MGSC01H3 Chapter Notes - Chapter 8: Sunk Costs, Ator

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Chapter 8 Looking for International Strategies Notes
International Strategy
international strategy process by which a firm approaches the cross-border activities and those of competitors and plans to
approach them in the future
in the narrowest sense, a firm’s managers need only think about international strategy when they conduct some aspect of their
business across national borders
whether expanding internationally to reinforce a particular business’s strategy or as part of a corporate strategy, international
expansion is a form of diversification because the firm has chosen to operate in a different market
International Strategy and Competitive Advantage
1-2-3 Model of Internationalization
increasingly, many strategic management experts view global expansion as necessary for about every medium and large corporation
this opinion is based on a few basic observations:
1) capital markets and employees favour fast-growing firms, and domestic markets in developed countries are becoming saturated
2) efficiencies in all value-chain activities are linked across borders, and linkages and pressures for efficiency continue to escalate
3) new market opportunities are present in developing economies
4) knowledge is not uniformly distributed around the world, and new ideas increasingly are coming from emerging economies
5) customers themselves are becoming global at both the organizational level in terms of the growth and proliferation of
multinationals and at the individual level in terms of consumer preferences
6) competitors are globalizing, even if the organization is not
Using CAGE to Choose Foreign Countries
CAGE framework tool that considers the dimensions of culture, administration, geography, and economics to assess the distance
created by global expansion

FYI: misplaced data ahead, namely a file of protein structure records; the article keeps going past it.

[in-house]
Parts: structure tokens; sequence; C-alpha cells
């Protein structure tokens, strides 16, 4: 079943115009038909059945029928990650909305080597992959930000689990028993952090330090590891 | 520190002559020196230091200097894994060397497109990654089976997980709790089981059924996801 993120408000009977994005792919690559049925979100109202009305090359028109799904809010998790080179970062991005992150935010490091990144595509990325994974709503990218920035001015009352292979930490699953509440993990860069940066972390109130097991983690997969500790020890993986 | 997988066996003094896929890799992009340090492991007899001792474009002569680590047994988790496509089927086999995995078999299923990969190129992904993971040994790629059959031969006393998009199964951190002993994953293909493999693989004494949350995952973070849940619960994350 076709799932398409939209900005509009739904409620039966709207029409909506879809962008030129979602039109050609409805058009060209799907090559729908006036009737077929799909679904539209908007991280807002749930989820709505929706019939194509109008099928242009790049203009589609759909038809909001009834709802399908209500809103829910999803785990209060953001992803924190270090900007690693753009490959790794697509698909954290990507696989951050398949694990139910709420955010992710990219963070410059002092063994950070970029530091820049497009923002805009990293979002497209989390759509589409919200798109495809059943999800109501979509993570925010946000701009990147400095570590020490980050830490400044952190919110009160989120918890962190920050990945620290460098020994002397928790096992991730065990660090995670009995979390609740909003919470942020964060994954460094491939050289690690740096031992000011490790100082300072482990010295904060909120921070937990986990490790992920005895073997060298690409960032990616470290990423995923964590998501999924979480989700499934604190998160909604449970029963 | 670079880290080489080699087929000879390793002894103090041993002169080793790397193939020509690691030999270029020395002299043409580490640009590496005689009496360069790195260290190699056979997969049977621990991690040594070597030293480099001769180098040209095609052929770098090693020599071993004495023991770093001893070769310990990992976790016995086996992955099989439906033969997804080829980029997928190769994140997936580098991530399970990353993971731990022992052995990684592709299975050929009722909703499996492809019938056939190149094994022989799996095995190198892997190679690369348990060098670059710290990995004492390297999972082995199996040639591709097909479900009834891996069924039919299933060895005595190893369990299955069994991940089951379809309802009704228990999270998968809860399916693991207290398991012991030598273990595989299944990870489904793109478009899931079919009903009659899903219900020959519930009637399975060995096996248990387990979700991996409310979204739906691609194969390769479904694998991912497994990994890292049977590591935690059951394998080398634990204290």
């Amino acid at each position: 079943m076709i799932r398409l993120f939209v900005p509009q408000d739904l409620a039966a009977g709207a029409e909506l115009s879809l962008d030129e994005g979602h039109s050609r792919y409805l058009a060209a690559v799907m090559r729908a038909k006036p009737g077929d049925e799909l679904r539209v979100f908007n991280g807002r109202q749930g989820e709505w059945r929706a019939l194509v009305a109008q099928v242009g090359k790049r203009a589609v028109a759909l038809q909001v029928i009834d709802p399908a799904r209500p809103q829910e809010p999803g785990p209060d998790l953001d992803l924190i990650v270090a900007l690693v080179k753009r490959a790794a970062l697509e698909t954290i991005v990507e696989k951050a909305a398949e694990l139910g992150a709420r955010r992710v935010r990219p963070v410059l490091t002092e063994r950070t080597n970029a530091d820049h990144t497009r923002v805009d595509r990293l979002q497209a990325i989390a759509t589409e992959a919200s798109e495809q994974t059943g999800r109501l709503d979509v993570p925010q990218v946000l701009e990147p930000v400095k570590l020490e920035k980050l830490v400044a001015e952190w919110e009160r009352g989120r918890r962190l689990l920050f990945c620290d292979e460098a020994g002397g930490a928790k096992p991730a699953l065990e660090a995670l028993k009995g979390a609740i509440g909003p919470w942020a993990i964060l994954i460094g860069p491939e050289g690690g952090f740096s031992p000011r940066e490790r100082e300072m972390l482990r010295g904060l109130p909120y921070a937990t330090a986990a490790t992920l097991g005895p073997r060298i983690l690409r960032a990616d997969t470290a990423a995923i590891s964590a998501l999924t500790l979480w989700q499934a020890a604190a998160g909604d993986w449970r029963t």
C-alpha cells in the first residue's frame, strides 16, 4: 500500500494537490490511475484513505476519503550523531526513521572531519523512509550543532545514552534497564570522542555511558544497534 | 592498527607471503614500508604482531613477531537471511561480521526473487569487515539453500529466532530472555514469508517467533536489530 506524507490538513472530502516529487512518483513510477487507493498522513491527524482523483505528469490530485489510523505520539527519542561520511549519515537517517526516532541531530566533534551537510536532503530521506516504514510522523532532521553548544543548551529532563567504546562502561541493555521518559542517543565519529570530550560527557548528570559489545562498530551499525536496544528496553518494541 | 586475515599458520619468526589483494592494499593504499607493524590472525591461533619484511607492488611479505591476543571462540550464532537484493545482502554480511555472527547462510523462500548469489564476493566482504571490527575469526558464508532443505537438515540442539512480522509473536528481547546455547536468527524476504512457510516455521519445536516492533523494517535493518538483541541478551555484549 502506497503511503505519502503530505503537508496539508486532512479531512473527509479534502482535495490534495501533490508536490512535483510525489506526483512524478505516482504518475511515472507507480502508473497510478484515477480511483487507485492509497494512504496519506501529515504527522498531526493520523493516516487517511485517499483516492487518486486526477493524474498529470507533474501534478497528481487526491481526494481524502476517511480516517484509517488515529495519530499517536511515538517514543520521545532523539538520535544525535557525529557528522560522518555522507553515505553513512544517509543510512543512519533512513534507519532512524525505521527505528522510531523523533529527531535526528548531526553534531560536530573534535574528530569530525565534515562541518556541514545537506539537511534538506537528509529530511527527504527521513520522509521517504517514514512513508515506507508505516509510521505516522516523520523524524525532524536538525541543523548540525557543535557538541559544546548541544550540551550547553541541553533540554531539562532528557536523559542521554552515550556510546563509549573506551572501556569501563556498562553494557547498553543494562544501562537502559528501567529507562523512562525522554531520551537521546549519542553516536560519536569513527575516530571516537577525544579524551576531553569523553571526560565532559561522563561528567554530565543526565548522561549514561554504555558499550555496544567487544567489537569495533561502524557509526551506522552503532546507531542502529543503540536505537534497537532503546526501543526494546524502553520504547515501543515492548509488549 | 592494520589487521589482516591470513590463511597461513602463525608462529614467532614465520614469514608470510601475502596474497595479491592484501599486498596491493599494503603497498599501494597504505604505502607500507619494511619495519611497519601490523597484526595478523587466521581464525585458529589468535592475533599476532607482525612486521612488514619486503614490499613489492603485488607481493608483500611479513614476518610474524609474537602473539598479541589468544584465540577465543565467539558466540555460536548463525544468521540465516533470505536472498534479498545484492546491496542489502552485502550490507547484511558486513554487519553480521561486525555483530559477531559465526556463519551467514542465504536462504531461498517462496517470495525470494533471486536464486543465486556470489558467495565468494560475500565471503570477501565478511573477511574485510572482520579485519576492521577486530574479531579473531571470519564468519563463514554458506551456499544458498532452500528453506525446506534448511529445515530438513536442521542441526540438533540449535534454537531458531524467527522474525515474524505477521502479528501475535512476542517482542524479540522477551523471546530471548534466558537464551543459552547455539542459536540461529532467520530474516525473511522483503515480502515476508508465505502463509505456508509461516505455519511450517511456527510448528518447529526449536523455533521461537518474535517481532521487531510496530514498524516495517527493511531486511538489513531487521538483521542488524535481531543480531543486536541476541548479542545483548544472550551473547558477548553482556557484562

application of the CAGE framework requires managers to identify attractive locations based on raw material costs, access to markets
or consumers, or other key decision criteria
Cultural Distance Administrative Distance Geographic Distance Economic Distance
Attributes Creating Distance
Different languages
Different ethnicities: lack
of connective ethnic or
social networks
Different religions
Different social norms
Absence of colonial ties
Absence of shared
monetary or political
association
Political hostility
Government policies
Institutional weakness
Physical remoteness
Lack of a common border
Lack of sea or river access
Size of country
Weak transportation or
communication links
Differences in climates
Differences in consumer
incomes
Differences in costs and
quality of:
natural resources
financial resources
human resources
infrastructure
intermediate inputs
Vehicles:
International market entry tactics?
Greenfield
Alliance
Acquisition
Differentiators:
How does being international differentiate us from
our competitors?
Does expanding internationally make our products
more attractive to existing or future customers?
Will our existing differentiators be effective in
these new markets?
Economic logic:
How does our international strategy contribute to
the economic logic of our business and corporate
strategies?
Staging & pacing:
When do we go international?
Speed of international expansion?
Sequence of entry tactics?
Arenas:
Which geographic arenas?
Which channels in those arenas?
Which value chain activities?
1. Why
Positive economic logic?
Supported by our differentiators?
Strengthens/adds to our differentiators?
NO – Stop!
2. Where?
What new countries fit our differentiators?
Which ones can strengthen/add to our
differentiators?
What hard and soft criteria do we use to
evaluate them?
Where is business fit the best? The worst?
If there are multiple opportunities, which
ones should be first, second, etc.?